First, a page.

The borough's two community colleges are bracing for what could be the largest cuts to their budgets in recent years.
As proposed in Mayor Michael Bloomberg's executive budget, funding for City University of New York community colleges could be cut by nearly $26 million. In his 2009 budget, the mayor curtailed education spending, citing an uncertain city economy and woes on Wall Street.
Queensborough Community College in Bayside would have its budget for fiscal 2009 reduced by $4.1 million and LaGuardia Community College in Long Island City would lose $5 million.
The proposed reductions, not finalized until the City Council votes June 5, have the colleges preparing for and fearing the worst.
If the cuts are finalized, QCC would lose 8 percent of its operating budget and make cutbacks across the board. Most notably, $1 million would be pared from the school's adjunct budget, meaning larger classes and less course offerings for students.
Another $2 million would be slashed from campus maintenance funds.
"The campus would be dirtier," said Queensborough President Eduardo Marti. "We will try to minimize the impact to all the students who are graduating."
"I will do everything in my power to stop these cuts," City Councilman David Weprin, chairman of the Council's Finance Committee, said at a May 7 rally.
At LaGuardia similar cuts would be made.
The college would need to slash $2.8 million from its funding for faculty and academic services, again resulting in fewer classes available to students. Tutoring programs, library hours and equipment for the school's health program would also be affected.
Continuing education and community programs, such as ESL, financial literacy courses and public swim hours at the college pool, would be scaled back.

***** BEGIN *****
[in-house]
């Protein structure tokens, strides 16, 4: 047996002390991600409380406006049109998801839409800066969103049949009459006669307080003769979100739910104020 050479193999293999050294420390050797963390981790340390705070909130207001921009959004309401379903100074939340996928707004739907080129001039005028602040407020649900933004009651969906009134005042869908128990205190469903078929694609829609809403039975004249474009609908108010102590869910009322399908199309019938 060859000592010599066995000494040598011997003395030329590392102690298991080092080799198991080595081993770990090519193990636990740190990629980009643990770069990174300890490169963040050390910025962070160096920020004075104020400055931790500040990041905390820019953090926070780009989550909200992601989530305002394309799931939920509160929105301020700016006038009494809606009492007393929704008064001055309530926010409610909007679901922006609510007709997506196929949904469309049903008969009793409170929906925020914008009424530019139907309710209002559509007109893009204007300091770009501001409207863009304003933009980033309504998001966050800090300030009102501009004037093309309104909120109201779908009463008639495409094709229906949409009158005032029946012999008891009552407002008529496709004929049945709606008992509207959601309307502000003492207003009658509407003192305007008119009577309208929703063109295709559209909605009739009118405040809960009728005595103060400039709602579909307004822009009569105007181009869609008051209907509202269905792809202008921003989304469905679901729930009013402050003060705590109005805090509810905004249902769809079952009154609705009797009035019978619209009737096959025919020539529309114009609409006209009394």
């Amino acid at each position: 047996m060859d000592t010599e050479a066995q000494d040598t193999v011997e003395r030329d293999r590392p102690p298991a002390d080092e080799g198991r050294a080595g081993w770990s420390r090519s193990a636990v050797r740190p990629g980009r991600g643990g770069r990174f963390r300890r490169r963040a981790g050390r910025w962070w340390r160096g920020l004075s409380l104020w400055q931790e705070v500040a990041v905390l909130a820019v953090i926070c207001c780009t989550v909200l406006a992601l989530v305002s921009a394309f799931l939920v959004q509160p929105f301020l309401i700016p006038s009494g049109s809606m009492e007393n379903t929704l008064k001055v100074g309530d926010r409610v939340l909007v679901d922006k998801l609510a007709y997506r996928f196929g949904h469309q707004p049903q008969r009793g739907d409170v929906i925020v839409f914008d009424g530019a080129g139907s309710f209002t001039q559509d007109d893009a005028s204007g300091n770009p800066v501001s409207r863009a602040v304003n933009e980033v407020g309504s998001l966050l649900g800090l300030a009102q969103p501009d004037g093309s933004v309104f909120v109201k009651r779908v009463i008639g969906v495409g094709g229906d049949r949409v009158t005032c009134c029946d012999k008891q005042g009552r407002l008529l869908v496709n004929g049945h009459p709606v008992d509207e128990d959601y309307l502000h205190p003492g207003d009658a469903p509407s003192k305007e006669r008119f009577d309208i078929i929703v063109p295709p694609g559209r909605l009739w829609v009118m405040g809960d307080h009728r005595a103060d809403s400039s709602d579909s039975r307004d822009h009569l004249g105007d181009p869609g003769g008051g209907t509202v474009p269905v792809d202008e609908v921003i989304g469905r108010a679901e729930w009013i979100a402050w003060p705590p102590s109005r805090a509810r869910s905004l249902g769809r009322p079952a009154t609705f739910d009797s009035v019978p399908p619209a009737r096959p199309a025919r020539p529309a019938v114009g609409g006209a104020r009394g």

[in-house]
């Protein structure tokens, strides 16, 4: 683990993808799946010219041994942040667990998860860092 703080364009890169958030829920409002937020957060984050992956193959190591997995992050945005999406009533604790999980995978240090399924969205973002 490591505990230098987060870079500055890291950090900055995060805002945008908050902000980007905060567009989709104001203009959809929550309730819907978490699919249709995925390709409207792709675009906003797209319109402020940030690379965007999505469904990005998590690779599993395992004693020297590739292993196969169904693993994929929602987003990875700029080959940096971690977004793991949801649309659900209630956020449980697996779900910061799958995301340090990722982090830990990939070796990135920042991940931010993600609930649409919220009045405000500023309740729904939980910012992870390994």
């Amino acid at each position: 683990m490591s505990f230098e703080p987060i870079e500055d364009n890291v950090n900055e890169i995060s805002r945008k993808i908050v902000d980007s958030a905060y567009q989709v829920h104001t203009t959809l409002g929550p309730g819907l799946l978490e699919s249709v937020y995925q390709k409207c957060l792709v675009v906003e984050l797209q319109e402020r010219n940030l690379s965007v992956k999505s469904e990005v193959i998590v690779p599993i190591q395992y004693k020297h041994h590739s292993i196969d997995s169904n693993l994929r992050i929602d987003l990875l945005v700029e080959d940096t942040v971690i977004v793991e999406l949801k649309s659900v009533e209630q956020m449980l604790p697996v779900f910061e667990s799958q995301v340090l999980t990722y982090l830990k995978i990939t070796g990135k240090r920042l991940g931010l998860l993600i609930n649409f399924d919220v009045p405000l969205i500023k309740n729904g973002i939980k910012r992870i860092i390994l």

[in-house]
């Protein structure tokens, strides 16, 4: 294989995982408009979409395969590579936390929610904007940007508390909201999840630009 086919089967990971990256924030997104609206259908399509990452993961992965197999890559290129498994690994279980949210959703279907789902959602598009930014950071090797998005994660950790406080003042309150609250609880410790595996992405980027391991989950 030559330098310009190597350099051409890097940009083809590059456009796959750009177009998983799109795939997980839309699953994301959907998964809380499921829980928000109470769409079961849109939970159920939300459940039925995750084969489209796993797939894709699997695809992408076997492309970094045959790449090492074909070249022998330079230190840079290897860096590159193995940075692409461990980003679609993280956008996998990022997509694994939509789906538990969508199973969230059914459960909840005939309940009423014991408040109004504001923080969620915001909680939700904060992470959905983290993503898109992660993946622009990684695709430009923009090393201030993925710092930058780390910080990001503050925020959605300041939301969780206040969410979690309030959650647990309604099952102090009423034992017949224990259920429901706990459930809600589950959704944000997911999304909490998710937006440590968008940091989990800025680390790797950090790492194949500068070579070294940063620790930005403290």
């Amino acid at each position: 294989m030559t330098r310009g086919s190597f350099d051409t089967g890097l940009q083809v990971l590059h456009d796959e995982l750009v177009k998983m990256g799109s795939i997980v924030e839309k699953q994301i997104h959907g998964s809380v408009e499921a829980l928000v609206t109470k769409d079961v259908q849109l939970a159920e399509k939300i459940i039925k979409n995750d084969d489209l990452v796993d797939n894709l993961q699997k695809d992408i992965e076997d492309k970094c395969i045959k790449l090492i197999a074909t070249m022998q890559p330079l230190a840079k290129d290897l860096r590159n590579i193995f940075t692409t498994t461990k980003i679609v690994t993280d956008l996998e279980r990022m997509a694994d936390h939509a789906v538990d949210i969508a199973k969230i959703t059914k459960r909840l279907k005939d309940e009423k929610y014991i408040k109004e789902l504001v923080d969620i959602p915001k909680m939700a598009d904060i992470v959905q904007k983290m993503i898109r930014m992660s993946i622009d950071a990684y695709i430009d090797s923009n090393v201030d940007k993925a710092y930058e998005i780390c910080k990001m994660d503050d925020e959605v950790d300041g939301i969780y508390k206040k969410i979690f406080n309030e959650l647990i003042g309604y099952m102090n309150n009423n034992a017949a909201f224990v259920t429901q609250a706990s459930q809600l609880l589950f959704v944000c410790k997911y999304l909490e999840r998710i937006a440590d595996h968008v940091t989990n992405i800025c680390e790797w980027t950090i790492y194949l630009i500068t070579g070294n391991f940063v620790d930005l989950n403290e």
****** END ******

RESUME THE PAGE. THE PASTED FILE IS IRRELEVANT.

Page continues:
"It's just not about the full-time students, it's also about the non-credit areas of college," said Jose Orengo, executive director of government relations for LCC.
At a City Hall gathering last week, CUNY faculty, staff and students protested the proposed cuts.
"Our community colleges play an indispensable role in the economic development of this city," CUNY Chancellor Matthew Goldstein said during his testimony before the City Council Finance Committee Friday.
Goldstein cited the employment rate of CUNY community college graduates, which stands at almost 90 percent six months after graduation, as proof that the colleges contribute to the city's economy.
Marti believes community colleges play an important role during difficult economic times.
"When things get tough, people tend to try to retool, to retrain and community colleges are the perfect places for people to do that," he said.
Marti maintains that while the colleges have prepared for budget cuts in the past, they are particularly concerned this year because the mayor already has proposed staggering cuts to the city Department of Education's budget, which will likely receive top attention from the City Council.
"The budget dance goes on every year. We're concerned this year because of the fact that mayor has also cut the DOE and clearly that's going to be priority No. 1," Marti said.
Still, Marti said he is confident that the City Council will restore the community colleges' funding.
Reach reporter Katy Gagnon by e-mail at kgagnon@ti
©2008 Community News Group
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